Opposition to reopening schools has popped up in forms of petitions at the Newport-Mesa Unified School District, Irvine Unified School District and Saddleback Valley Unified School District.

Some Saddleback Valley teachers were hoping the district would consider a postponement of reopening classrooms at a special meeting that took place today but to no avail. 

District spokesman Mark Perez emailed residents about the meeting and stated only public comments on items on the agenda would be allowed because it’s a special meeting.

The biggest fear from various teachers and parents is the rush to bring students back to campus will cause a spike in cases. 

Some teachers are specifically concerned with the lack of a testing program, enforcement of safety protocols, classroom sizes, ventilation and whether districts will be transparent in reporting virus cases on campuses to the public. 

There’s also concerns that the plans are too vague.

Since the pandemic began in March, the virus has killed 1,182 county residents out of 52,622 confirmed cases, including six new deaths reported Thursday, according to the OC Health Care Agency. 

For context, Orange County has averaged around 20,000 deaths a year since 2016, according to state health data. According to those same statistics, the flu kills about 543 OC residents annually.

Hospitalizations continue to decrease, with 168 people in hospitals, including 42 in intensive care units as of Thursday. 

Nearly 820,000 tests have been conducted throughout the county, which is home to roughly 3.2 million people. 

Many of the people at yesterday’s Capistrano Unified School District board meeting called out the Board President Jim Reardon for comments he made to the Voice of OC yesterday

Reardon was asked about concerns from teachers who feel they’ve been left out of the conversation and if teachers had input in the plan.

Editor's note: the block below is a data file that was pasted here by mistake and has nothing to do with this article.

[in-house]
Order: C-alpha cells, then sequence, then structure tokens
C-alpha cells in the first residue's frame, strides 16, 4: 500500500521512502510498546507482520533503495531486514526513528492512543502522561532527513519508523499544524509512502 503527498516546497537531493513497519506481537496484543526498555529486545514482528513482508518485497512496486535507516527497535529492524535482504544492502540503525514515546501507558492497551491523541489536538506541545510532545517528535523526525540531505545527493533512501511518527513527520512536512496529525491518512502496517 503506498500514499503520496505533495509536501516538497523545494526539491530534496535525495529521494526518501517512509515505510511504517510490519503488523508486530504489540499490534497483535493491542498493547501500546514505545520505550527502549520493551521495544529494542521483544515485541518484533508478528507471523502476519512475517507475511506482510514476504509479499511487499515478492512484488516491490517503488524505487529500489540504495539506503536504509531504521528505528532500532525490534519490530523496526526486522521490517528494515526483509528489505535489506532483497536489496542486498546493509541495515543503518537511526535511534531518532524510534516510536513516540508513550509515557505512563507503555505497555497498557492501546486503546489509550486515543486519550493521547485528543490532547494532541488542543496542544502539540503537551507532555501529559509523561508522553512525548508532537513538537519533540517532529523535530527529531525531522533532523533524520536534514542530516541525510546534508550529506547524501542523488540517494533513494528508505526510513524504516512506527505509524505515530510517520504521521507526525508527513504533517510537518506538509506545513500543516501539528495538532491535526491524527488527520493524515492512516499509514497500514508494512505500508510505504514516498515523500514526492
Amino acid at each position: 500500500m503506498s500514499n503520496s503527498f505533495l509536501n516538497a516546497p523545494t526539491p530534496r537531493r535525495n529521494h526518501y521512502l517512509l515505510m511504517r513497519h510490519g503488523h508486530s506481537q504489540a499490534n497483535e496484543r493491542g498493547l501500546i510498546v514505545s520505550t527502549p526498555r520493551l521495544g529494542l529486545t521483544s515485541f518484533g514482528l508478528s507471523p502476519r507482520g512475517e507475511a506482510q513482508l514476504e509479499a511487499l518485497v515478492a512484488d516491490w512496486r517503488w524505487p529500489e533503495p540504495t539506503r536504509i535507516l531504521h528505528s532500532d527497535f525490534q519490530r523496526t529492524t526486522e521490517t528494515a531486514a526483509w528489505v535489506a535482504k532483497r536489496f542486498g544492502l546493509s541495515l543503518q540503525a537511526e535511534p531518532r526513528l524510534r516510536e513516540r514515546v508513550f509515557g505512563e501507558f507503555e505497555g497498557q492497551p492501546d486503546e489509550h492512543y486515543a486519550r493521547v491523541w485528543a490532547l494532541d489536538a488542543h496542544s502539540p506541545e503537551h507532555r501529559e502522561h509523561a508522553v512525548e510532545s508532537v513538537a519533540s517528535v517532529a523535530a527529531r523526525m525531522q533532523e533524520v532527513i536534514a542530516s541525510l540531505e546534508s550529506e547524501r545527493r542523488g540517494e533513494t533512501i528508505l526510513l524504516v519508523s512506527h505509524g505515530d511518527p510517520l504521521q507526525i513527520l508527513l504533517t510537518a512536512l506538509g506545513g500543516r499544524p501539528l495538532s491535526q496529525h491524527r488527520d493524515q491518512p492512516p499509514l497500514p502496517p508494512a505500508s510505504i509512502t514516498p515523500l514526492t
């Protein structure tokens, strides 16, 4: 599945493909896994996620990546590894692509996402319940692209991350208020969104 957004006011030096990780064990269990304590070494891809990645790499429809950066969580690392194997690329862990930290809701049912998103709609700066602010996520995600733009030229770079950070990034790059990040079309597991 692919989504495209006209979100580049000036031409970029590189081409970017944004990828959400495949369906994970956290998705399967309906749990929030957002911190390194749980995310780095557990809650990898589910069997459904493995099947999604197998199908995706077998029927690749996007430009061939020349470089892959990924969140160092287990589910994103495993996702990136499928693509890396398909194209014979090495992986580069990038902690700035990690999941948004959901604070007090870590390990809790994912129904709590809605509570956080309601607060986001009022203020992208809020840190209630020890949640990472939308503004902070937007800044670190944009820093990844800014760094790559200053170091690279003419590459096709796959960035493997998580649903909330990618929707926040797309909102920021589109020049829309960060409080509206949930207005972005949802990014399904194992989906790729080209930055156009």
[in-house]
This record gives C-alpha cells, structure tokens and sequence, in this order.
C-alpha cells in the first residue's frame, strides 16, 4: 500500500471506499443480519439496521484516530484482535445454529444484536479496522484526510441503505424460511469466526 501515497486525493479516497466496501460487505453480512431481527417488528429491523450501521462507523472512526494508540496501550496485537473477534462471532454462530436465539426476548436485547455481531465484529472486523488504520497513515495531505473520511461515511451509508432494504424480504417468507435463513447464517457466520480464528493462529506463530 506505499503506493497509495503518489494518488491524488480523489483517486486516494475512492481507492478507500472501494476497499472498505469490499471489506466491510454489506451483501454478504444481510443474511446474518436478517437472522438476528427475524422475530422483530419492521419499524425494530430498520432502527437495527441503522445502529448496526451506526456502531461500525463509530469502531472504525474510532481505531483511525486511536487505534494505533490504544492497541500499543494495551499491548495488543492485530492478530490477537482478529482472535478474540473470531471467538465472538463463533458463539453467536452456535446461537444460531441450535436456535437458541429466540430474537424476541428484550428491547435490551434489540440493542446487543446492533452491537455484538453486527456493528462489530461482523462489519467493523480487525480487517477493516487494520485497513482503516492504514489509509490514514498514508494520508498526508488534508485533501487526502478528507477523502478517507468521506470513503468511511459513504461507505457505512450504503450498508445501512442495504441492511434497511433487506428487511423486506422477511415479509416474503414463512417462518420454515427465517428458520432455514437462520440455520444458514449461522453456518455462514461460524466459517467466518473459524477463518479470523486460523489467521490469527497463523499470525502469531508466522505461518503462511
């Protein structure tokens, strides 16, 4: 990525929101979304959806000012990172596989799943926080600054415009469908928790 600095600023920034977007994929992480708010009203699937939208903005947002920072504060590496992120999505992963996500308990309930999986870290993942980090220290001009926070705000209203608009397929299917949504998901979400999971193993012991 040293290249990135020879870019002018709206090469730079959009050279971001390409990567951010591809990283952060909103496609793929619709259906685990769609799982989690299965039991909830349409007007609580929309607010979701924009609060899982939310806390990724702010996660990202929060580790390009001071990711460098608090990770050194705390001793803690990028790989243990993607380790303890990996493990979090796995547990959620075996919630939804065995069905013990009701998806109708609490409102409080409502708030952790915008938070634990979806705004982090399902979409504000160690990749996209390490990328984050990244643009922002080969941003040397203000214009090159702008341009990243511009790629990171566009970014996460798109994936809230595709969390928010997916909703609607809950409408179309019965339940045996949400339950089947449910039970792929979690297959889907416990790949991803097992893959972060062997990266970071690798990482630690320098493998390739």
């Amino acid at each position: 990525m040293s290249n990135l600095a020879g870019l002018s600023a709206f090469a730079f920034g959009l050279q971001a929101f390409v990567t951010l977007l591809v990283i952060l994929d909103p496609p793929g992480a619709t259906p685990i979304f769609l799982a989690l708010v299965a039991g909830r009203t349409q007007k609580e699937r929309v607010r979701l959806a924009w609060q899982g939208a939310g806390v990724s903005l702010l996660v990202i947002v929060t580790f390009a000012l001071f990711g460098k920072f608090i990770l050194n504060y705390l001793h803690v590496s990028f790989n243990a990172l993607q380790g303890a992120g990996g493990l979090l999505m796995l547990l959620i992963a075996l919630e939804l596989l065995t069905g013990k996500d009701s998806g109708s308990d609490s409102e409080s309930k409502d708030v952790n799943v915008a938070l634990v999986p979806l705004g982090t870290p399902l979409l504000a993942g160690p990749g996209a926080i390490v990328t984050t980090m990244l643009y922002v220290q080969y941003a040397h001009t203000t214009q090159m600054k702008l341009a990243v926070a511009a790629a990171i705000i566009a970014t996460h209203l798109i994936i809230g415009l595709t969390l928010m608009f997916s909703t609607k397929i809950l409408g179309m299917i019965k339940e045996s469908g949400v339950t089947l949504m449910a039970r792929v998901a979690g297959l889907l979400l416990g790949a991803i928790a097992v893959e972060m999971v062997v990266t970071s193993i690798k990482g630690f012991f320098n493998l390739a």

He responded by saying teachers had extensive input in the plan and that the district met with union leadership over twenty times before saying:

“I hear teachers say we weren’t consulted, but that’s because they weren’t paying attention. I have very little sympathy for people who cry out at the last minute and that’s what’s going on here. They’re suddenly realizing that they’re actually going to have to go back to work after enjoying a very nice time being paid while at home since March.”

Teachers who spoke at the meeting took offense to his remarks.

“I spent 13 hours on Monday working for you. I spent 13 hours yesterday working for you, Mr. Reardon. The comments I saw you make implying that teachers are laying back and relaxing since March — I was so devastated by that man. I was seriously injured by your words and it reveals how you people are thinking about us and about school,” a Dana Hills High School teacher said.

“I’m working my tail off and so is every teacher I know.”

“If anybody was offended by that, I apologize,” Reardon said at the end of public comment about the quote.

Here’s the latest on the virus numbers across Orange County from county data:




Hosam Elattar is a Voice of OC Reporting Fellow. Contact him at helattar@voiceofoc.org or on Twitter @ElattarHosam. 

Spencer Custodio is a Voice of OC staff reporter. You can reach him at scustodio@voiceofoc.org. Follow him on Twitter @SpencerCustodio

Have an opinion on this story? Join the conversation… In lieu of comments, we encourage readers to engage with us across a variety of mediums. Join the open conversation on our Facebook page. Message us via our website form or staff page. Send us a secure news tip. Share your thoughts in a community opinion piece.